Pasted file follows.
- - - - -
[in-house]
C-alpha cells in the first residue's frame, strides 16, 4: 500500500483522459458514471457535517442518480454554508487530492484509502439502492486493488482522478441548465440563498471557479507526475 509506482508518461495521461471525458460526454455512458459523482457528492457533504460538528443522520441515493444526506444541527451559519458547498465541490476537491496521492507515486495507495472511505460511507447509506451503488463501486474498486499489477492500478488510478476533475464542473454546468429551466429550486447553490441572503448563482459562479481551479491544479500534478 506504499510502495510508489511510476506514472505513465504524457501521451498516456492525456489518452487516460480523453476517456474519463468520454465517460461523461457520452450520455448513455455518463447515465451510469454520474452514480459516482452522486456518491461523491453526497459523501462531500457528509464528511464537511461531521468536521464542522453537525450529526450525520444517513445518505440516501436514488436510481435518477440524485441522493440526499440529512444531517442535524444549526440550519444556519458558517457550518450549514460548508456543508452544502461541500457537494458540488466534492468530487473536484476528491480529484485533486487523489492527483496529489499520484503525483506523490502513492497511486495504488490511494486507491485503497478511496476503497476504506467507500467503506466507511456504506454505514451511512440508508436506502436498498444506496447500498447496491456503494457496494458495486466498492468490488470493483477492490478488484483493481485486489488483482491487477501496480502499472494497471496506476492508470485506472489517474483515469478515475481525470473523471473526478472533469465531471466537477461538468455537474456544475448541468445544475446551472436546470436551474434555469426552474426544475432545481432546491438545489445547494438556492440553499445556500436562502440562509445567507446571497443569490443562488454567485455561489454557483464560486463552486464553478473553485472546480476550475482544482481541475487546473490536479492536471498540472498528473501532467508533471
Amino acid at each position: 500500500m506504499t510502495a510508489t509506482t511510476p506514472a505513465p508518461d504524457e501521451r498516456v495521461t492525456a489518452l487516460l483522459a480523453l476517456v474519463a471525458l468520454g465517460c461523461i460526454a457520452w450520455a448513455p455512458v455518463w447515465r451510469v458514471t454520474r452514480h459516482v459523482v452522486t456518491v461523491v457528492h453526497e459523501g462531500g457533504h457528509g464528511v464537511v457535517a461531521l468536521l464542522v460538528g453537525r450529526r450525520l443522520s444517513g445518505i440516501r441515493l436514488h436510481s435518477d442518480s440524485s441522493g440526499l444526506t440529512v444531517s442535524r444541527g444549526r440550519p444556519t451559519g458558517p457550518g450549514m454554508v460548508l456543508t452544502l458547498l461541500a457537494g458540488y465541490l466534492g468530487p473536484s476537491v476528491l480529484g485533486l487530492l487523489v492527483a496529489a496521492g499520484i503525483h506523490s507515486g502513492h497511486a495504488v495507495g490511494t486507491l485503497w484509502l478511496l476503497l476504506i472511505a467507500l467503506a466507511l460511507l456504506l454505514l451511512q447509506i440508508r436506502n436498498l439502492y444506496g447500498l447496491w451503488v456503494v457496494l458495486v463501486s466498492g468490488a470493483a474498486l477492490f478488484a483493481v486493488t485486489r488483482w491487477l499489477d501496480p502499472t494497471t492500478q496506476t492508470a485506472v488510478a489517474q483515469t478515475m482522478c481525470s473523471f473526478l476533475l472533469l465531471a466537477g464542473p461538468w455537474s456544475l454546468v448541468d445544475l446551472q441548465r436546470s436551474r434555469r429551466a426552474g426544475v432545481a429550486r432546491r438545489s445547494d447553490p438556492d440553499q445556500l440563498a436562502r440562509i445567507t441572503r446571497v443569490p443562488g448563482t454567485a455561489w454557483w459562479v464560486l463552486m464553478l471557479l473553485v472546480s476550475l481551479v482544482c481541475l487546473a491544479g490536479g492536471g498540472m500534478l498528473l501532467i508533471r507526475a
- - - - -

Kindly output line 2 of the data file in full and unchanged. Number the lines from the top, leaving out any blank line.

C-alpha cells in the first residue's frame, strides 16, 4: 500500500483522459458514471457535517442518480454554508487530492484509502439502492486493488482522478441548465440563498471557479507526475 509506482508518461495521461471525458460526454455512458459523482457528492457533504460538528443522520441515493444526506444541527451559519458547498465541490476537491496521492507515486495507495472511505460511507447509506451503488463501486474498486499489477492500478488510478476533475464542473454546468429551466429550486447553490441572503448563482459562479481551479491544479500534478 506504499510502495510508489511510476506514472505513465504524457501521451498516456492525456489518452487516460480523453476517456474519463468520454465517460461523461457520452450520455448513455455518463447515465451510469454520474452514480459516482452522486456518491461523491453526497459523501462531500457528509464528511464537511461531521468536521464542522453537525450529526450525520444517513445518505440516501436514488436510481435518477440524485441522493440526499440529512444531517442535524444549526440550519444556519458558517457550518450549514460548508456543508452544502461541500457537494458540488466534492468530487473536484476528491480529484485533486487523489492527483496529489499520484503525483506523490502513492497511486495504488490511494486507491485503497478511496476503497476504506467507500467503506466507511456504506454505514451511512440508508436506502436498498444506496447500498447496491456503494457496494458495486466498492468490488470493483477492490478488484483493481485486489488483482491487477501496480502499472494497471496506476492508470485506472489517474483515469478515475481525470473523471473526478472533469465531471466537477461538468455537474456544475448541468445544475446551472436546470436551474434555469426552474426544475432545481432546491438545489445547494438556492440553499445556500436562502440562509445567507446571497443569490443562488454567485455561489454557483464560486463552486464553478473553485472546480476550475482544482481541475487546473490536479492536471498540472498528473501532467508533471